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Network Europe - a Cooperation of Europe’s International Broadcasters.

Published lördag 9 oktober 2004 kl 06.00

In Today’s Programme -

Turkey finally gets the green light from the European Commission to start EU membership talks

We’ll find out about French plans to fight discrimination

A Swedish Museum Returns Stolen Aboriginal Remains to Australia

And how many films could you watch in a row? We’ll meet a group of Poles on a record-breaking movie marathon

 

Green Light for Turkey

The European Commission has recommended that Turkey is ready to start negotiations to join the EU but on the proviso that the country must not backtrack on recent democratic reforms. The final decision will be taken by EU leaders in December, but the Commission has already been impressed by reforms carried out by Prime Minister Recep Tayyip Erdogan. He’s reformed Turkey’s penal code and improved the situation for the country’s 13 million Kurds with limited Kurdish broadcasting and language tuition. He’s also reined in the military and tried to curb police torture. A report from Angus Roxburgh from Istanbul.

Anti Discrimination Commission in France

In France, there are plans to introduce a new government commission tasked with fighting against all types of discrimination - be it on the grounds of sex, sexual orientation, handicap or race. The plan is being discussed at the moment in parliament, and is expected to come into law early next year. The commission, made up of eleven permanent members, would have the power to send cases to court for trial. The debate has raised a question that is almost taboo in France - that of positive discrimination. From Paris, Radio France Internationale’s Cordelia Hebblethwaite reports:

Opening Doors in The Czech Republic

The free flow of goods is one of the stated objectives of the European Union. For countries such as the Czech Republic, entry in the club should help facilitate the exchange. Or that’s the hope of Michel Thomasek. The Czech lawyer bought a car while living in Brussels to bring back with him to Prague. That was before the enlargement of the EU and the process resembled an obstacle course. A report from Devora Rogers.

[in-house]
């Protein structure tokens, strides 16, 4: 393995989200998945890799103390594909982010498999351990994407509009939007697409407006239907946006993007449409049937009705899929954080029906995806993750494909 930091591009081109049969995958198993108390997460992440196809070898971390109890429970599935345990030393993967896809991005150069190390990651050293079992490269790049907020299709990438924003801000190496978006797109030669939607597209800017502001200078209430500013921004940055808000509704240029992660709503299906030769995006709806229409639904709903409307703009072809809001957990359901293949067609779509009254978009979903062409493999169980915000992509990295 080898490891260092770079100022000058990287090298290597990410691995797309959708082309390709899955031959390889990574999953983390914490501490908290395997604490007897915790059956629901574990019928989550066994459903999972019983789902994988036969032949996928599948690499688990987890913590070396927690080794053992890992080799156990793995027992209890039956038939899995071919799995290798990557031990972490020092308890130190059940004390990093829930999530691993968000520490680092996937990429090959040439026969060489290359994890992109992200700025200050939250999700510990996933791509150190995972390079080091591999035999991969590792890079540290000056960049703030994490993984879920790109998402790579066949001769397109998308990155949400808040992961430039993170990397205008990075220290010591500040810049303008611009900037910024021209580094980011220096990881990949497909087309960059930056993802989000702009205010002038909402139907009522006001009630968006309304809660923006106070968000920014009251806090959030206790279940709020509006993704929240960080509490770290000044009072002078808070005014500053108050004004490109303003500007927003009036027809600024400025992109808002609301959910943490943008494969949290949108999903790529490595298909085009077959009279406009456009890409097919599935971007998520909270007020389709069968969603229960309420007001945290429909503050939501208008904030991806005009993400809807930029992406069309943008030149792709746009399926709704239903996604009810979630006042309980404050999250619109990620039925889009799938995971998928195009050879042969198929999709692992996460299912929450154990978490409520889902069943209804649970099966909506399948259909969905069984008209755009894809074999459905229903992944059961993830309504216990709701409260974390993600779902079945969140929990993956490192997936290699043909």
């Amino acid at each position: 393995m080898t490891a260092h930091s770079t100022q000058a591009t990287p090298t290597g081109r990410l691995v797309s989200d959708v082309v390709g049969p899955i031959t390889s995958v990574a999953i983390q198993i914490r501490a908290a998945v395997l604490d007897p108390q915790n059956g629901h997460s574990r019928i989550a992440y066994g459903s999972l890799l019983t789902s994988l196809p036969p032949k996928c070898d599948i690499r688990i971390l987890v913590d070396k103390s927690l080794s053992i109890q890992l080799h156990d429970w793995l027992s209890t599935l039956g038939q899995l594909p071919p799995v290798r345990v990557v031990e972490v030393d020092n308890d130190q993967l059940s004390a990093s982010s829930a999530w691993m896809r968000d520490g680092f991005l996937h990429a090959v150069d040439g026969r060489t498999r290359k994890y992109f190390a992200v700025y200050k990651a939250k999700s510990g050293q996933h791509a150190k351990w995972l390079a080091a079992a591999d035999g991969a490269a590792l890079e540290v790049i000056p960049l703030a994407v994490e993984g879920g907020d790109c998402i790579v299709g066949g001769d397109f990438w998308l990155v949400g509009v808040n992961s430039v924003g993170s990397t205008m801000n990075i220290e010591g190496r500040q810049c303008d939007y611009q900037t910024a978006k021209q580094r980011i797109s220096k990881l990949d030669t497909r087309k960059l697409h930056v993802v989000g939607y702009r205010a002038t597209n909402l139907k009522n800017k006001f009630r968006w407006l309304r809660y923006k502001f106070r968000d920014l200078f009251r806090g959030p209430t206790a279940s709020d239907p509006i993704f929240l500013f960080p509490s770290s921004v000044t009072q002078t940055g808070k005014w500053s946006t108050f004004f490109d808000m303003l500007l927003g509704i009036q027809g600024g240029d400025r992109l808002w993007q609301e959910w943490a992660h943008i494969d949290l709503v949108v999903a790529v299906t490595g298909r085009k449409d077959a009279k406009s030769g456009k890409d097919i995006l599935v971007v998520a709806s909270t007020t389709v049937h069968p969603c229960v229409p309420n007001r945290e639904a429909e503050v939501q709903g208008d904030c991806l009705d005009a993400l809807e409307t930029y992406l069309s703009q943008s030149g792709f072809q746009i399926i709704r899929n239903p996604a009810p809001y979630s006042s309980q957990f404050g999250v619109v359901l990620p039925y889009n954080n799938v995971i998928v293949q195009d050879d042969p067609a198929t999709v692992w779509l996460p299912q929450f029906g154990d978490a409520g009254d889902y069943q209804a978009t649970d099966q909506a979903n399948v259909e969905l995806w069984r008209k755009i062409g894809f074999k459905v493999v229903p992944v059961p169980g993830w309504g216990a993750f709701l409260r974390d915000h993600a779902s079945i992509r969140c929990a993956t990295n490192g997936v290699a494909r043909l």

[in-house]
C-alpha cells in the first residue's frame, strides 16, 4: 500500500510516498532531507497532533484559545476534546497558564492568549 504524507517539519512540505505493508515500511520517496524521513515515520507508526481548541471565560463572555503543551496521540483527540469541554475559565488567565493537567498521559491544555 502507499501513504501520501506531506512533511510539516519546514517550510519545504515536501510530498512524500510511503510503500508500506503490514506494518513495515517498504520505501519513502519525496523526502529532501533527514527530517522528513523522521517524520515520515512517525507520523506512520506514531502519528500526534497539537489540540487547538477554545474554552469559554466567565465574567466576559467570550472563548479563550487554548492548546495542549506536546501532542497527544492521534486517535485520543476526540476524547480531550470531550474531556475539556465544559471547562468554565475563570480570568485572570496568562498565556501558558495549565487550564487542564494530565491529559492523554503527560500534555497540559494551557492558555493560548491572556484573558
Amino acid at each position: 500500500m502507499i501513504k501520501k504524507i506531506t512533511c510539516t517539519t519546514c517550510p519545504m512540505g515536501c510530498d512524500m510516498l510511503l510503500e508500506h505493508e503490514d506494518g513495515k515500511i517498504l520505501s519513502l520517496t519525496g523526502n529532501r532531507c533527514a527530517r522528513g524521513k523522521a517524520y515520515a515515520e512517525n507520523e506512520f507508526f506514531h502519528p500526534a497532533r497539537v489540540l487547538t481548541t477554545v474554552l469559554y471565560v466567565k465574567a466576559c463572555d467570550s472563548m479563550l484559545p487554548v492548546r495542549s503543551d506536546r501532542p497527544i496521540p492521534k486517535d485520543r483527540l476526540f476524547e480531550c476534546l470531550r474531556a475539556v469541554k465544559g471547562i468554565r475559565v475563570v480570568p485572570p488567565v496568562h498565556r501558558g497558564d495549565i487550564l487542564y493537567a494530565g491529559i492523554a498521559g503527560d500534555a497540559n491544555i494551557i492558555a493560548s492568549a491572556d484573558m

Sweden Returns Aboriginal Remains 

Nearly a 100 years ago, a Swedish scientist plundered Aboriginal graves in Australia and smuggled out human remains, skulls and other bones, and brought them to Sweden. Last year the Swedish government decided to repatriate these indigenous human remains to Australia. Aboriginal representatives arrived in Stockholm last week and have now taken custody of the remains at a special handing-over ceremony. A report from Radio Sweden.

Polish Cinema Buffs

Polish cinema fans have set up a new record. Gathering in one of Warsaw’s cinemas a group of young people watched movies for over 73 hours to beat the previous record set two years ago in Taiwan. Radio Polond reports.

(Today’s Network Europe replaces our scheduled programme - Sweden Today, which will return in November)

Our journalism is based on credibility and impartiality. Swedish Radio is independent and not affiliated to any political, religious, financial, public or private interests.
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